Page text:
The cat insisted I come in when the rain became serious. This was fortunate, though, as I now notice the inevitable lower back strain that comes with the first few days of returning to the garden, usually much later in the spring.
Toronto area gardeners are cooped up indoors for much of the year, and lose the physical preparedness for gardening. Spring comes with a serious danger of injury, especially for those of us who tackle our gardens the way a starving dog attacks its food, and don’t know when to quit. Yesterday and today were a gift! With temperatures matching record highs, V-shaped flocks of birds are migrating north, buds are swelling and things are growing!
Normally, the ground here is frozen for at least another month and I have tried to dig in April before when it has still been rock-hard. This is something gardeners in warmer locations must have difficulty imagining. Today, however, it has thawed enough to pull a few weeds, roots and all. This sort of thing is a real thrill for me because once things get growing in this climate, everything grows at once, weeds and all. Opportunities to keep on top of maintenance are severely shortened compared to those on, say, Vancouver Island where my gardening relatives work on their properties year-round.
Since I have to avoid seriously disabling myself due to a dinner party I must throw this weekend, I will stay indoors until the next predicted warm-up, Sunday, and list the top ten things northern gardeners can do on a warm day in March.
10. Cut off dead, old or awkward tree branches from deciduous and flowering trees. It is so much easier to see their shape and condition before the leaves appear, and opportunities before flowering season are so limited. Note, however, that too much pruning of certain flowering trees at this time of year will remove blossoms. This is a time for removing entire larger branches, rather than an overall clean-up of the tree.
9. Prune shrubs: remove suckers and crossing branches, and thin out shrubs like hydrangea, forsythia, weigela, spirea and even cut back junipers. Every year I mean to do this and by the time weather is permitting the leaves are budding out and the individual branches become hard to see. Note again, though, that some hydrangeas form their flowers the previous year and you won’t want to prune the flowers off. You can remove weak or excess branches from overgrown or droopy Annabelle or Pee-Gee hydrangeas to allow nourishment to focus on the remaining flowers.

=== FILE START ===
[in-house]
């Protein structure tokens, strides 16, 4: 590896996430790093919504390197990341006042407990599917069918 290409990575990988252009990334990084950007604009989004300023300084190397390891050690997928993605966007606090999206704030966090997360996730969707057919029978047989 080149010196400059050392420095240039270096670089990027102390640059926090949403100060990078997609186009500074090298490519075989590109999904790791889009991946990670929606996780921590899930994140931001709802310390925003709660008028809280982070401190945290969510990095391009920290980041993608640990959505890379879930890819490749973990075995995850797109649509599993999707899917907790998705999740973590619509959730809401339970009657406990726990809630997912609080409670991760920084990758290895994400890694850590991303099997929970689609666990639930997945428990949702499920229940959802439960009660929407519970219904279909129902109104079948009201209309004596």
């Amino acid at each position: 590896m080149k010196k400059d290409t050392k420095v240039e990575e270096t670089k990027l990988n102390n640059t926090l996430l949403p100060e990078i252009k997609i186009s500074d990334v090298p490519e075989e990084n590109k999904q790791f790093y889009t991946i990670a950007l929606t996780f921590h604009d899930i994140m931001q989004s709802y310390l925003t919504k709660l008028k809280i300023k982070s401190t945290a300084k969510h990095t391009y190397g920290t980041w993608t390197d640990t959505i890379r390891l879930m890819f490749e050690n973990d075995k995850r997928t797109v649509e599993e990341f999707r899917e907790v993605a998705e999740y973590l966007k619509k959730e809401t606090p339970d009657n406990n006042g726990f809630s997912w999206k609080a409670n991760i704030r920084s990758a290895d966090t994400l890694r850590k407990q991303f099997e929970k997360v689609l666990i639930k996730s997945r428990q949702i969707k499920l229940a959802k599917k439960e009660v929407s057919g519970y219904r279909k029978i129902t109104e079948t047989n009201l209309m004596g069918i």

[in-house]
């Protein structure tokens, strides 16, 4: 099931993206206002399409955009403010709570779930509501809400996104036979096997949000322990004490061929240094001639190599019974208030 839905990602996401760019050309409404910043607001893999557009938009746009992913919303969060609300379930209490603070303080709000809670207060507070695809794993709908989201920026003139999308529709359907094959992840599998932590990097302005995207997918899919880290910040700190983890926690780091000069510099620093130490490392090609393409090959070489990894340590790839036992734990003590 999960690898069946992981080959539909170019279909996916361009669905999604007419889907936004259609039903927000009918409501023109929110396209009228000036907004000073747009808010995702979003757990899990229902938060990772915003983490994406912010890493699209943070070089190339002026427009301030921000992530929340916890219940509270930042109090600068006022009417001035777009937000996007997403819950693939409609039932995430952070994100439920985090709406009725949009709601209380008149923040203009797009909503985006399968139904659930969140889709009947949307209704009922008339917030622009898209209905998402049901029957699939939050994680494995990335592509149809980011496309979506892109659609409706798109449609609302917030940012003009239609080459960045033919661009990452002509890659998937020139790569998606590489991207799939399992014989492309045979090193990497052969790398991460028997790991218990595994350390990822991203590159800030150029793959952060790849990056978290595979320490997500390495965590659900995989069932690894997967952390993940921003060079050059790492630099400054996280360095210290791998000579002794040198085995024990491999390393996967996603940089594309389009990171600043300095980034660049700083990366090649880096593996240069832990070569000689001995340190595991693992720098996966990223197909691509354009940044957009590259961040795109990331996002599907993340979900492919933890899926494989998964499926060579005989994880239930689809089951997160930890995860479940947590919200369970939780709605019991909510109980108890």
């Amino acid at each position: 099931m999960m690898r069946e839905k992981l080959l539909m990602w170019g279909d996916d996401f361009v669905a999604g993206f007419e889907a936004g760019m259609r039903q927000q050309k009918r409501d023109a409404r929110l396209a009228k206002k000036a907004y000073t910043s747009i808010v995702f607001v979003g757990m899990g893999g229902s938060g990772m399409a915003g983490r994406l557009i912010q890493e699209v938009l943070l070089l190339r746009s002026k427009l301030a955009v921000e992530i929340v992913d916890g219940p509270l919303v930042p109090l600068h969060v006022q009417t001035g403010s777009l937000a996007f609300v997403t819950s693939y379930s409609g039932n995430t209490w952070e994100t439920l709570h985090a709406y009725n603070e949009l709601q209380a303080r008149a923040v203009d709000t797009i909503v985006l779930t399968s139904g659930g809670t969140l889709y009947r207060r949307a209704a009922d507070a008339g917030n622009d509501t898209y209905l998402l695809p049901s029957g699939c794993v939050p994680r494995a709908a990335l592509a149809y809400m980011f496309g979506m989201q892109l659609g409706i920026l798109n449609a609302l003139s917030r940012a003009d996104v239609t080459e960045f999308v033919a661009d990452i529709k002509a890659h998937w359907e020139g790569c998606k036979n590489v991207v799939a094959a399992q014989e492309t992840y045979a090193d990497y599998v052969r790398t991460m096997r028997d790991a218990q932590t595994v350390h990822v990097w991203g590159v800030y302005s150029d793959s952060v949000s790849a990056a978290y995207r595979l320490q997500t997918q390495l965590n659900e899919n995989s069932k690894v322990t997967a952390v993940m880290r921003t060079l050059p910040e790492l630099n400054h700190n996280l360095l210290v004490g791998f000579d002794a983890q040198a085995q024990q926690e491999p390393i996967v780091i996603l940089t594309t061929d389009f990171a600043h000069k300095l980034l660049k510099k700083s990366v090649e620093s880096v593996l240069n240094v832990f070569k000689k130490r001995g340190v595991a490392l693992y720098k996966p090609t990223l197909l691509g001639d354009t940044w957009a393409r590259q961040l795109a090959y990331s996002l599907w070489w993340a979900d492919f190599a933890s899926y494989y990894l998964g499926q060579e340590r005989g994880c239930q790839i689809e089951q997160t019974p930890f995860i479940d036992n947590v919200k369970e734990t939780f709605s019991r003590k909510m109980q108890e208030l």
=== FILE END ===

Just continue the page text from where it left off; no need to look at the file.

8. Cut back shrubs and perennials that require cutting back to 6-12 inches to re-grow each year, such as roses, Russian Sage, Butterfly Bush and the like.
7. Clean up the remains of last year’s perennials, including hostas. It is so easy to just rake up the muck and brittle debris of daylilies, catmint (this always gets the attention of my furry little friends), hardy geraniums and other non-evergreen plants. Normally, I would leave this debris a little longer for winter protection, but with highs above 5C forecast for most of the next two weeks, protection from what? New growth is already visible under the geranium leaves and I’m prepared to risk it.
6. Rake up beds. Or, if you were out weeks ago, continue to rake up beds.
5. Get ahead of a few weeds! In the northern Greater Toronto Area, where I garden, weeds in thawing areas can actually be removed roots and all, an extraordinary and rare opportunity to get ahead of the onslaught once other gardening tasks become urgent. What a strange luxury!
4. Cut back Sedum Autumn Joy and, eventually, tall grasses that were left for winter interest once green growth becomes visible at the base. I am working on my sedums although I am leaving the grasses pending more generalized growth in the garden.
3. Clip off old hellebore leaves to allow a better view of the flowers the moment they
open. My hellebores are on a north-slanting slope opposite my sunroom window for optimal viewing on chilly days.
Okay, yes, since you ask, I was gardening in the dark. Okay? It was still warm, what can I tell you.
2. Hard rake your lawn. This one is very hard on the back, so take it easy and be glad you can begin this early and not try to do it all at once. Hard raking will remove the thatch from your lawn (toss it into a pail) and promote a quick, healthy start to its growth. I also like to rake it away from the edged areas before it slithers into the garden and adds to the weeding.
Bonus thing to do: humour the dear Victoria gardeners in your life, who need to stay smug. So what if they have thousands of blossoms–in a short time our extreme climate will catapult our riotous burst of flowers past their early but gradual advantages.
When do you first get into your garden each year? What is your biggest early spring thrill? Share your kicks by commenting on this post.